Flash in the Pan 

Critiquing the culinary arts

Here is Chef Boy Art patrolling the downtown gallery openings. He wants food. With his aesthetic advisor, Rocky, to chaperone him through artistic waters about which he has no business writing, Chef Boy Art endeavors to expose the truth, for all to see, behind the First Friday Gallery Crawl.

The Flower Bed, a gallery and flower shop at 136 E. Broadway, has a food table conspicuously located at 10 o’clock on moocher’s left as you enter. Dawn Podolske, the owner, had done some time in the kitchen that day, baking grandma’s pecan sandies and chocolate krinkles. Her husband Shark, a shady-looking character, offered us a choice between Shiraz and Chardonnay. Rocky and I both chose the former, whose fragrant bouquet proved a delicate complement to the smoked gouda and curried hummus on rice crackers, not to mention the chocolate-covered rice crispy treats, lemon bars, dried cranberries, and fresh cherries. That’s when Rocky belched.

Because I was chewing with my mouth open, I didn’t hear the rager of a party that was developing behind my back. Lots of folks had turned out because it seems that there was some art on display: two photography exhibits featuring places that are near and dear to the heart of Chef Boy Art. The black and white images of Brazil by Nicole Tavennor were a window into the kaleidoscopic spectrum of humanity in that mammoth melting pot to the south. Meanwhile, color photographs by Independent photographer Chad Harder focused on the glaciers and the neon blue-green glacial lakes of the continental crown cap. These pretty pictures were bittersweet in light of the fact that those glaciers and glacial lakes are fast drying up, and may all be gone by 2030.

As much as Chef Boy Art wanted to linger in such exotic and important places, duty called. The next stop, 331 E. Broadway, was a little-bitty house holding Birnbaum’s Broadway Frame. On display were the whimsical ceramic works of Paul Northway, which I noticed out of the corner of my eye en route to the food table. I had toted my plastic cup all the way from the Flower Bed, and was happy to refill it with some very nice Chianti, which I sipped while contemplating the spread. My attention was drawn to a loaf-like object that I suspected of being salmon-based. “Be careful” I reminded myself, “could be Spam.”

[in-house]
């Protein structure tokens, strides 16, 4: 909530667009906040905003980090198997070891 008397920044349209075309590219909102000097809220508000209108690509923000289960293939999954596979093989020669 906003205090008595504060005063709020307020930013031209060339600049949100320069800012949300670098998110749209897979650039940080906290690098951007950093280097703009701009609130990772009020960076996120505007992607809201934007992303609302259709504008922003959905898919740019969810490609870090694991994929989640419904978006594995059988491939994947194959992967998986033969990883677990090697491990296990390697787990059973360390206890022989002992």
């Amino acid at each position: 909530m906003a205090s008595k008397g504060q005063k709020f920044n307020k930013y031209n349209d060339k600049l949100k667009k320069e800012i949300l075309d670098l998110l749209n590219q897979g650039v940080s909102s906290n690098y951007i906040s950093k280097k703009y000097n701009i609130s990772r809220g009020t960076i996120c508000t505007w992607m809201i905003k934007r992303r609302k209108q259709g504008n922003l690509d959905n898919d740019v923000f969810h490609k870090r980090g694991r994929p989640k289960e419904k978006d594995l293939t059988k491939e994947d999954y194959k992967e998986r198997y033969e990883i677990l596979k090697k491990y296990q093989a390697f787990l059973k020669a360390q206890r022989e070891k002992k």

As I contemplated the identity of this loaf, a sensitive looking dude spread some on a cracker. I asked him what it was. “Definitely liver” he said, “this here is paté.” His companion took a bite and announced “I think it might be Spam.” Meanwhile, two patrons were discussing the virtues of red Twizzlers, also available. “The good thing about Twizzlers” said one, “is you don’t have eat them now. You can bring them to places where there isn’t any food, offer them to people, and everyone feels good.” Chef Boy Art made a note to self. Meanwhile, Rocky had managed to nose out the fact that the gallery owner, Nancy Birnbaum, purposefully chooses her food to viscerally and aesthetically complement the art on display. I applaud that gutsy blend of form and function, as well as that tasty loaf, which turned out to be salmon. As I chewed, I took a moment to dig the art, especially the autoerotic masterpiece entitled “Cardwell’s Union.” I would be hard pressed to describe it, other than to say that it’s blue and gray, and both Robert Mapplethorpe and my double-jointed yoga instructor would gasp.

From there, we hit Higgins, almost entering a store called Traditions, but they were playing Christmas music so we bailed. Next door at Gallery Saintonge, amazingly gorgeous photographs of nature and staircases (?!?) were almost enough to distract me from the hands-down culinary highlight of the evening: baby snap peas stuffed with herbed cheese and red pepper, smoked ahi tuna wrapped in sesame cucumber veneer, sliced boiled egg topped with caviar on multi-flaked cracker. The woman playing harp and flute in the window didn’t hurt. And, omigod, the food, prepared by Missoula caterer Greg Watkiss.

At the Catalyst, we faced a plate of chocolate truffles that were not a problem. Also not a problem were the watercolors on the wall by Elaine Conder—beautiful pictures that celebrate Missoula in a down-to-earth way. I especially dug the photo of Hmong vegetable vendors entitled “Early Morning Market” and the portrait of small-town bliss entitled “Neighborhood Sunset.”

We ended up at one of my favorite galleries anywhere, Laughing Boy, which features a whimsical and ever-evolving montage of goods that delicately straddle the line between form and function—to such a degree that I could only chant “Not worthy, not worthy.” On special this month were some bright and yummy looking scarves by Deborah Bush, who assured us that there were no bodily fluids used in the dye. “Don’t quote me on that” said Bush. Culinarily, I was sadly underwhelmed by the Albertsons-grade food at Laughing Boy, but that gallery is so darn much fun that it’s worth the trip for the art alone!

E-mail Chef Boy Ari: Flash@missoulanews.com

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